November 20, 2015

Joint Statement of MEDA and CCDC on the Adoption of a Citywide District Preference for Affordable Housing



On November 17th, the San Francisco Board of Supervisors voted to approve a proposal to fundamentally change how affordable housing will be made available its low-income residents. The policy would create a so-called “neighborhood preference,” reserving 40 percent of future affordable housing for residents of the supervisorial district in which the units are built.

As the media have noted, the Mission Economic Development Agency (MEDA) and Chinatown Community Development Center (CCDC) have expressed concerns about the proposal’s impact on the Mission, Chinatown and other neighborhoods; unfortunately, those concerns regarding the policy have been erroneously characterized as being “divisive” or “disrespectful” of the leadership of the African American community. We write to address some of those allegations and to set the record straight.

Why does the “neighborhood preference” legislation need to be revised?
MEDA and CCDC support a neighborhood-preferences policy that reverses the decline in the population of African Americans, stops the displacement of Latinos (particularly from the Mission) and assures fairness for other disadvantaged communities.

We believe that the present policy fails to accomplish each of these goals and needs to be revised to address the following weaknesses:

- This one-size-fits-all proposal defines “neighborhoods” as entire supervisorial districts–an artificially and politically defined geography. This fails to meet the realities of more specific gentrifying communities, such as the Mission, that need immediate targeted policies.

- Allocating affordable housing by supervisorial district results in deep inequalities and barriers for many neighborhoods in need. More than 90 percent of projected affordable units will be located in only four districts (see chart below). As a result, more than half the City–including Chinatown and most of the west side–will be excluded from almost 40 percent of affordable housing now in the process of being designed and built.



- The process for crafting the legislation excluded many of those seeking similar relief. The Mission community has been advocating for neighborhood preferences for over a year, but was never included by the City in developing or revising the legislation.

We will continue to work for an inclusive vision for affordable housing.
This legislation was originally introduced in June by Mayor Lee and Supervisor Christensen, with the explicit claim that the proposed policy was designed to serve all disadvantaged neighborhoods, including the Mission and Chinatown. We earnestly proceeded to comment on the legislation with that initial understanding. It was not until the last several weeks that the public framing of the proposal was revised by its sponsors to focus on the needs of the African American community.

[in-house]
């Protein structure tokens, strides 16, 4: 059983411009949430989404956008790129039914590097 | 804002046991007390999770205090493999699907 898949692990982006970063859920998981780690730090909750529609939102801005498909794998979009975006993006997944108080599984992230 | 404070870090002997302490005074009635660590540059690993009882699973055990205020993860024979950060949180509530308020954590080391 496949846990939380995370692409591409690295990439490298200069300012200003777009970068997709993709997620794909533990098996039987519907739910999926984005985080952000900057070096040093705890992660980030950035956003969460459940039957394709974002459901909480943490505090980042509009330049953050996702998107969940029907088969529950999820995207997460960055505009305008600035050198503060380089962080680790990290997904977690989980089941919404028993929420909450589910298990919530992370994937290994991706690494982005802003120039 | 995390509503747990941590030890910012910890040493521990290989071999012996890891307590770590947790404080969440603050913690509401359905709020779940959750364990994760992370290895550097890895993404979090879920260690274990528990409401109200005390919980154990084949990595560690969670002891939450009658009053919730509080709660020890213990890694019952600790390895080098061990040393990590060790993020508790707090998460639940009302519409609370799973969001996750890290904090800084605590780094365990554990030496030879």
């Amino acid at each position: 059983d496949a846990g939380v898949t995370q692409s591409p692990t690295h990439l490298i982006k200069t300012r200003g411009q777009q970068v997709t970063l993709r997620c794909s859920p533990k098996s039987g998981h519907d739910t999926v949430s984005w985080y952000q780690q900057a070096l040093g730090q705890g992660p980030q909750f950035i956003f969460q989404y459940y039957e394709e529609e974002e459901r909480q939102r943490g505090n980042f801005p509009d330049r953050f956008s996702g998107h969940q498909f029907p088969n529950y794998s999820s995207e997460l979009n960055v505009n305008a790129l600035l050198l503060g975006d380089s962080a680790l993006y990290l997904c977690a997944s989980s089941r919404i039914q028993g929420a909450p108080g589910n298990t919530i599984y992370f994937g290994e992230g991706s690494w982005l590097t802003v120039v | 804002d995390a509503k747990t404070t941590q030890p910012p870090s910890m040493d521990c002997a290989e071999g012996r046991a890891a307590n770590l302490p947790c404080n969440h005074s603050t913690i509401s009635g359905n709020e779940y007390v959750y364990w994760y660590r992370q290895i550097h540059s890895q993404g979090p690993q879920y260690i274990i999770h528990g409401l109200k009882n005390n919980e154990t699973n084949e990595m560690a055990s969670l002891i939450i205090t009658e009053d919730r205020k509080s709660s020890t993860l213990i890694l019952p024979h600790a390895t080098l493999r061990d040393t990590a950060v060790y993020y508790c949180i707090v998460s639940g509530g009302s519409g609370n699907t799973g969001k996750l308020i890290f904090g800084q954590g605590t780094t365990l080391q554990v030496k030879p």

Even before the revised public framing of the legislation, MEDA and CCDC explicitly supported the adoption of a policy that particularly addressed the need of African American applicants for affordable housing. We believed that such a policy could be crafted to also include addressing displacement in the Mission, Chinatown, and other neighborhoods. Subsequently, on November 2nd, we jointly reached out to Supervisor Malia Cohen and other supervisors, stating our support for such an inclusive policy and asking for a continuance in order to have a joint discussion with all communities to work out a common position on the preference policy. That request was rejected.

Despite the rejection of our request for a shared process and the vote on this past Tuesday, we will continue to seek opportunities to create a housing-preference policy that would work for all communities. We celebrate the fact that advocates from the Western Addition and the Bayview gained a policy they support, but this celebration is bittersweet given its adverse impacts on others. In our view, those adverse impacts are avoidable and the policy should be revised to also address the needs of other communities facing displacement.

At the hearing on Tuesday, Supervisor Eric Mar called for a “multi-racial justice” framework for addressing our City’s housing needs. That is the policy framework for which we will continue to strive.

 
 
 
 
About Chinatown Community Development Center
The mission of the Chinatown Community Development Center is to build community and enhance the quality of life for San Francisco residents.
chinatowncdc.org
 
 
 
 
About Mission Economic Development Agency
Rooted in the Mission and focused on San Francisco, MEDA’s mission is to strengthen low- and moderate-income Latino families by promoting economic equity and social justice through asset building and community development.
medasf.org
 
 
 
 
 
 

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